Because our architectural practice and work is rooted in the physical world and the landscape that our designs affect, it’s important that this blog stay “grounded”. Literally.
Although discussions about design are often abstracted from context, that’s not us. Our work and interest is about making and enhancing particular places.
That’s why we’ve decided that Design and Community has a physical lifeline, which is the particular natural, rural, urban, and suburban mix associated with the Grand River Watershed, where our office and many of our projects are located.
We often think of a watershed as a geographic unit divorced from our built form. It’s not. The two ecologies of natural and built form are inseparable. Is it long overdue that we start designing and thinking that way?
Give us your thoughts on this. We’d like to challenge everyone to think of our community as including both built and natural form, in a sustainable relationship!
Does Victoria Street and Highway 7 pass over the Grand River at Breslau, or is it the Canadian Heritage River passing under that commuter route and through that community? They can never be separated, except by traffic engineers and hydrologists. Will we get things right by concentrating on one, or the other?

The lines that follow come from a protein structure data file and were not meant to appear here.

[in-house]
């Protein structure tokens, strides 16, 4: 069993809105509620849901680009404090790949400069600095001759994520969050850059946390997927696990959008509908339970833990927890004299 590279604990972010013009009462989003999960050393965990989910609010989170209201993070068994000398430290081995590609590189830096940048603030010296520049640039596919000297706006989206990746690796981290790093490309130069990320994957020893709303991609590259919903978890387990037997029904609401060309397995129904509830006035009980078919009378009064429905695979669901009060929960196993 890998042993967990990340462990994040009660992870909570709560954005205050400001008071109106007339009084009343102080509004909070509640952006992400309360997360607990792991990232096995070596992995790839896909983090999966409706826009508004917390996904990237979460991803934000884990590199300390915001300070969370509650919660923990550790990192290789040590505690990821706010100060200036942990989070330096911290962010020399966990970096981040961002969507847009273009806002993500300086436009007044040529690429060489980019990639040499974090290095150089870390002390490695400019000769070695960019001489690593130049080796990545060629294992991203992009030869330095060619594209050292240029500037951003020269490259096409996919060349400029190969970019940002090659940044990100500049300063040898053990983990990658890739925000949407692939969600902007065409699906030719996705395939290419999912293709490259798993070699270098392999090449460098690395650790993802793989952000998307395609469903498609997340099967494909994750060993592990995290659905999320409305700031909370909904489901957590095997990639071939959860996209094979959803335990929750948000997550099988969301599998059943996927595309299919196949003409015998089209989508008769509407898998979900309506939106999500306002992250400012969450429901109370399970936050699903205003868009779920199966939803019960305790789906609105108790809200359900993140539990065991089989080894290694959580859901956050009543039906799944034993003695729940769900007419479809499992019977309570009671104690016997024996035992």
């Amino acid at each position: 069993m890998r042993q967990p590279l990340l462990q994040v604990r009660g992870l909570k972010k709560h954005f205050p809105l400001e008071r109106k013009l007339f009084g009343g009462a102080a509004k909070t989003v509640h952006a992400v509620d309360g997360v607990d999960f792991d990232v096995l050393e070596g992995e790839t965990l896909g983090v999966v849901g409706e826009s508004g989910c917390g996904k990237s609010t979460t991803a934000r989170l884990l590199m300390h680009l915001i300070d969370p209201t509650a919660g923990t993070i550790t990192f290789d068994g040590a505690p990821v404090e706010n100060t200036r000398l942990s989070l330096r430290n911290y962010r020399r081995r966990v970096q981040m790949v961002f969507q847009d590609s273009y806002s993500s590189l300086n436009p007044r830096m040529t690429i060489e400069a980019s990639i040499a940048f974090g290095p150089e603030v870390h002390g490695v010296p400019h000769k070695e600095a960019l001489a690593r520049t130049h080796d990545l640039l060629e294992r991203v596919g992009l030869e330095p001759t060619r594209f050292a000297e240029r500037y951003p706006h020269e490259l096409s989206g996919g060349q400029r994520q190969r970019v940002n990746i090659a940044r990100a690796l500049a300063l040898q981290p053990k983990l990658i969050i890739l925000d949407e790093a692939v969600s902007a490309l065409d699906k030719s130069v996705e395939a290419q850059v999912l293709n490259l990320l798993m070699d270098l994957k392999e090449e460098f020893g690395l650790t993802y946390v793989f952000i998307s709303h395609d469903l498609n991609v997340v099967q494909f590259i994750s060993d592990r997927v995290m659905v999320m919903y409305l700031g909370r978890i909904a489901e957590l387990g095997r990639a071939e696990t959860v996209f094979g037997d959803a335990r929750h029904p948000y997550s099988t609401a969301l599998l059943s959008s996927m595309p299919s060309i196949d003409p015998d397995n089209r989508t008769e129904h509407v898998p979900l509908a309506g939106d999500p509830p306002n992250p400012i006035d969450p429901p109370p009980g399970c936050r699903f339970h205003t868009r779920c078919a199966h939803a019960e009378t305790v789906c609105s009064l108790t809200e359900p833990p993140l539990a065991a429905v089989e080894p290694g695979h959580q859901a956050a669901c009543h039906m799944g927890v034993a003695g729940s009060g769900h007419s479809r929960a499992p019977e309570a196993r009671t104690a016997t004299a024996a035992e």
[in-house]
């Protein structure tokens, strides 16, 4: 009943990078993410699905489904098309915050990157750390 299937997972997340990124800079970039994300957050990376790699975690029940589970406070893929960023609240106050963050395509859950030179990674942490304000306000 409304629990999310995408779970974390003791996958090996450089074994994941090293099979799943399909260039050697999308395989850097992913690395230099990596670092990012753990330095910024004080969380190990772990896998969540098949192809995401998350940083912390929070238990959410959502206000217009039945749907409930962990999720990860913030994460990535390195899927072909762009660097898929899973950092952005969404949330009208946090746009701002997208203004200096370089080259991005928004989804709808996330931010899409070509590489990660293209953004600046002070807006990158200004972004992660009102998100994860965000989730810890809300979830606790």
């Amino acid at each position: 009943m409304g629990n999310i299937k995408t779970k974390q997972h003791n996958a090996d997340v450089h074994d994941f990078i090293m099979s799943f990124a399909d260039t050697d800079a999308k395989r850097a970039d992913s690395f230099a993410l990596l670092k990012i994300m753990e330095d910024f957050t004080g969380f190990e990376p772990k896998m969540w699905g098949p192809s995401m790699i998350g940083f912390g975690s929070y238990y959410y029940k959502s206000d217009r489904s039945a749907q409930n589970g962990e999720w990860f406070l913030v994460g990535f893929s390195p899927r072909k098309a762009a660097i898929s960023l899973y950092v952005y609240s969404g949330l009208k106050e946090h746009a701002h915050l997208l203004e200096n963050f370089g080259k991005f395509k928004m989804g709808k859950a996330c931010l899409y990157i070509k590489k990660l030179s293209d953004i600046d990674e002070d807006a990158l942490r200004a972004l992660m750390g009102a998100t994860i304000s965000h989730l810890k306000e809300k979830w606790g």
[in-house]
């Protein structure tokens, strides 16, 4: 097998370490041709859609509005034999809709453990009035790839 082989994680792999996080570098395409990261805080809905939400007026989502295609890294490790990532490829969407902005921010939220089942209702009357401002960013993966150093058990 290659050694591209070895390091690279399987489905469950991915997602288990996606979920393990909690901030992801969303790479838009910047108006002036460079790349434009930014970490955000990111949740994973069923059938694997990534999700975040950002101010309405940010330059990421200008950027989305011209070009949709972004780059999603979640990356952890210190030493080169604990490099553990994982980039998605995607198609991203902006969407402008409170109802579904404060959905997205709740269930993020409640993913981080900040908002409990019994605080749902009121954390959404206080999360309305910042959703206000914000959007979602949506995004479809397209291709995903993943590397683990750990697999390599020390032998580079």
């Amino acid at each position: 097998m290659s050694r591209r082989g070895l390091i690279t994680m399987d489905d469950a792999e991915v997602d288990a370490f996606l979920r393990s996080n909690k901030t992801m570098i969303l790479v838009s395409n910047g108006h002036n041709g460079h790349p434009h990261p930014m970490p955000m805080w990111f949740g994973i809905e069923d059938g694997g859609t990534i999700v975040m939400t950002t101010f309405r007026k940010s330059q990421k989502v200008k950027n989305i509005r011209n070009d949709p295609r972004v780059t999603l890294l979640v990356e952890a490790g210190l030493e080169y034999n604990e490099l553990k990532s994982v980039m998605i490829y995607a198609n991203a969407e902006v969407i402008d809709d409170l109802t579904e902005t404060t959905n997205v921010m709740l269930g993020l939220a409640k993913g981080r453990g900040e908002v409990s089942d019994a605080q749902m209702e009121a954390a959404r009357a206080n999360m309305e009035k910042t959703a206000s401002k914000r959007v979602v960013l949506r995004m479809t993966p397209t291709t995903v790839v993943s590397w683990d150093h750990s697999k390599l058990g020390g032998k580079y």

Isn’t it better to concentrate on their relation?
What do you think of this idea of these many systems around us
- in balance
- in relation
- working together
- acknowledging their limits
The watershed is an ecosystem of:
- the Grand and its four tributary rivers: the Nith, Eramosa, Conestogo, and Speed, that flow into Lake Erie from Central Southwestern Ontario, Canada;
- 32 local municipal governments and seven upper tier governments;
- a populace of 800,000 expected to grow to 1.2 million within 20 years;
- an extensive and diverse agricultural, industrial, and commercial economy with a higher GDP (gross domestic product) than some Canadian provinces and American states;
- the mid-size cities of Brantford, Cambridge/Kitchener/Waterloo and Guelph, along with many smaller communities;
- a diverse ethnocultural and socio-economic mix that includes aboriginal Canadians and Canadians of almost every description;
- a sense of itself as neither part of Toronto’s sphere of influence, nor related to any one of the Great Lakes that surround and form the Southwestern Ontario Area.
We often think of watershed as divorced from community, but standing in the Grand River with your fishing rod at Paris, how exactly do you separate the run-off from the roof of the Waterloo Region Airport Terminal from the rainfall in the Elora Gorge?
We’re all in this together.